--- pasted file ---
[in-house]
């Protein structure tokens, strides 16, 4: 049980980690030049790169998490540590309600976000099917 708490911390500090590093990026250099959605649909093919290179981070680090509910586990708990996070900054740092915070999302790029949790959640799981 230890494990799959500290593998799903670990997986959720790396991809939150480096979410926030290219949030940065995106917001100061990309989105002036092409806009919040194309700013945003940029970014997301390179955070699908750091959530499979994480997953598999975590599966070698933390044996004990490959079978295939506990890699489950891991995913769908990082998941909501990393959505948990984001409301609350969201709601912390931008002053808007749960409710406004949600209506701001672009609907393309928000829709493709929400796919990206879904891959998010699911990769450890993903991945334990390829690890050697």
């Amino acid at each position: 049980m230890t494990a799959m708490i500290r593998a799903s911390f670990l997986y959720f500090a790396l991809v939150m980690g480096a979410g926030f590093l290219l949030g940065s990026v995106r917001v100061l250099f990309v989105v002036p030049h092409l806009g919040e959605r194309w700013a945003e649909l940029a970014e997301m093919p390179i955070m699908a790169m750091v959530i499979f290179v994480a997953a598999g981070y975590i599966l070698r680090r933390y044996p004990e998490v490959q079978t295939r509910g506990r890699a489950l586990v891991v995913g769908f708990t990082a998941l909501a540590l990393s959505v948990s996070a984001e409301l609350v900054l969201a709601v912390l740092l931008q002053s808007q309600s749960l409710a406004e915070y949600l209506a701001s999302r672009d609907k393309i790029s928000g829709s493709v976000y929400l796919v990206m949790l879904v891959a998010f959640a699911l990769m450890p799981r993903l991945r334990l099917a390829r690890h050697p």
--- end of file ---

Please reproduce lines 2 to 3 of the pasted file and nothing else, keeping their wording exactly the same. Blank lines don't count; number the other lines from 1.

């Protein structure tokens, strides 16, 4: 049980980690030049790169998490540590309600976000099917 708490911390500090590093990026250099959605649909093919290179981070680090509910586990708990996070900054740092915070999302790029949790959640799981 230890494990799959500290593998799903670990997986959720790396991809939150480096979410926030290219949030940065995106917001100061990309989105002036092409806009919040194309700013945003940029970014997301390179955070699908750091959530499979994480997953598999975590599966070698933390044996004990490959079978295939506990890699489950891991995913769908990082998941909501990393959505948990984001409301609350969201709601912390931008002053808007749960409710406004949600209506701001672009609907393309928000829709493709929400796919990206879904891959998010699911990769450890993903991945334990390829690890050697």
């Amino acid at each position: 049980m230890t494990a799959m708490i500290r593998a799903s911390f670990l997986y959720f500090a790396l991809v939150m980690g480096a979410g926030f590093l290219l949030g940065s990026v995106r917001v100061l250099f990309v989105v002036p030049h092409l806009g919040e959605r194309w700013a945003e649909l940029a970014e997301m093919p390179i955070m699908a790169m750091v959530i499979f290179v994480a997953a598999g981070y975590i599966l070698r680090r933390y044996p004990e998490v490959q079978t295939r509910g506990r890699a489950l586990v891991v995913g769908f708990t990082a998941l909501a540590l990393s959505v948990s996070a984001e409301l609350v900054l969201a709601v912390l740092l931008q002053s808007q309600s749960l409710a406004e915070y949600l209506a701001s999302r672009d609907k393309i790029s928000g829709s493709v976000y929400l796919v990206m949790l879904v891959a998010f959640a699911l990769m450890p799981r993903l991945r334990l099917a390829r690890h050697p």